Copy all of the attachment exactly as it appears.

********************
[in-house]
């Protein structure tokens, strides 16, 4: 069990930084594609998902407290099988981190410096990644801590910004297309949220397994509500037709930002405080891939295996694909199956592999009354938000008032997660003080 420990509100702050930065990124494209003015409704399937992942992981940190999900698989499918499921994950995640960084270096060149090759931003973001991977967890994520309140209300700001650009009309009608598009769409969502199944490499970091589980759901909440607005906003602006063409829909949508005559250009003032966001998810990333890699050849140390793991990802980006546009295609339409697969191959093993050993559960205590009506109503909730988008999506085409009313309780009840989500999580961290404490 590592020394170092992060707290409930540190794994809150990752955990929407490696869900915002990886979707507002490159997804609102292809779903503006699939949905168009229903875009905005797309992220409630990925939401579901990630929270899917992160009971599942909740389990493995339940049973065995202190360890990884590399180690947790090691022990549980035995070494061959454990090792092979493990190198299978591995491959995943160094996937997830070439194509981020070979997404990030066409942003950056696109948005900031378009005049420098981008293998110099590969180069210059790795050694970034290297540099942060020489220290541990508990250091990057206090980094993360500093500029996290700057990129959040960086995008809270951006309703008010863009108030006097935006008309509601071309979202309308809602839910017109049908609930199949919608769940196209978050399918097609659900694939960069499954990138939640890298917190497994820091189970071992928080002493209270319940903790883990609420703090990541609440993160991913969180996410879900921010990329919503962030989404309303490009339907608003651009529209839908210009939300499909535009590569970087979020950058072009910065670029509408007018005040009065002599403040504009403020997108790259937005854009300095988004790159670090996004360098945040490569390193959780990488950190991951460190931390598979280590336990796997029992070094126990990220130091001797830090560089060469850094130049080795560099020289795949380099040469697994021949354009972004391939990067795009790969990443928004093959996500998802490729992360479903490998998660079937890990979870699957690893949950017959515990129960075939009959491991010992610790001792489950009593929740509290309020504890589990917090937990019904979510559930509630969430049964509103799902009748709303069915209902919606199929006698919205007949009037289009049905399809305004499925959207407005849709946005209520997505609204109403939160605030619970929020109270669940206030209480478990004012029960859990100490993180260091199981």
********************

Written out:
[in-house]
């Protein structure tokens, strides 16, 4: 069990930084594609998902407290099988981190410096990644801590910004297309949220397994509500037709930002405080891939295996694909199956592999009354938000008032997660003080 420990509100702050930065990124494209003015409704399937992942992981940190999900698989499918499921994950995640960084270096060149090759931003973001991977967890994520309140209300700001650009009309009608598009769409969502199944490499970091589980759901909440607005906003602006063409829909949508005559250009003032966001998810990333890699050849140390793991990802980006546009295609339409697969191959093993050993559960205590009506109503909730988008999506085409009313309780009840989500999580961290404490 590592020394170092992060707290409930540190794994809150990752955990929407490696869900915002990886979707507002490159997804609102292809779903503006699939949905168009229903875009905005797309992220409630990925939401579901990630929270899917992160009971599942909740389990493995339940049973065995202190360890990884590399180690947790090691022990549980035995070494061959454990090792092979493990190198299978591995491959995943160094996937997830070439194509981020070979997404990030066409942003950056696109948005900031378009005049420098981008293998110099590969180069210059790795050694970034290297540099942060020489220290541990508990250091990057206090980094993360500093500029996290700057990129959040960086995008809270951006309703008010863009108030006097935006008309509601071309979202309308809602839910017109049908609930199949919608769940196209978050399918097609659900694939960069499954990138939640890298917190497994820091189970071992928080002493209270319940903790883990609420703090990541609440993160991913969180996410879900921010990329919503962030989404309303490009339907608003651009529209839908210009939300499909535009590569970087979020950058072009910065670029509408007018005040009065002599403040504009403020997108790259937005854009300095988004790159670090996004360098945040490569390193959780990488950190991951460190931390598979280590336990796997029992070094126990990220130091001797830090560089060469850094130049080795560099020289795949380099040469697994021949354009972004391939990067795009790969990443928004093959996500998802490729992360479903490998998660079937890990979870699957690893949950017959515990129960075939009959491991010992610790001792489950009593929740509290309020504890589990917090937990019904979510559930509630969430049964509103799902009748709303069915209902919606199929006698919205007949009037289009049905399809305004499925959207407005849709946005209520997505609204109403939160605030619970929020109270669940206030209480478990004012029960859990100490993180260091199981």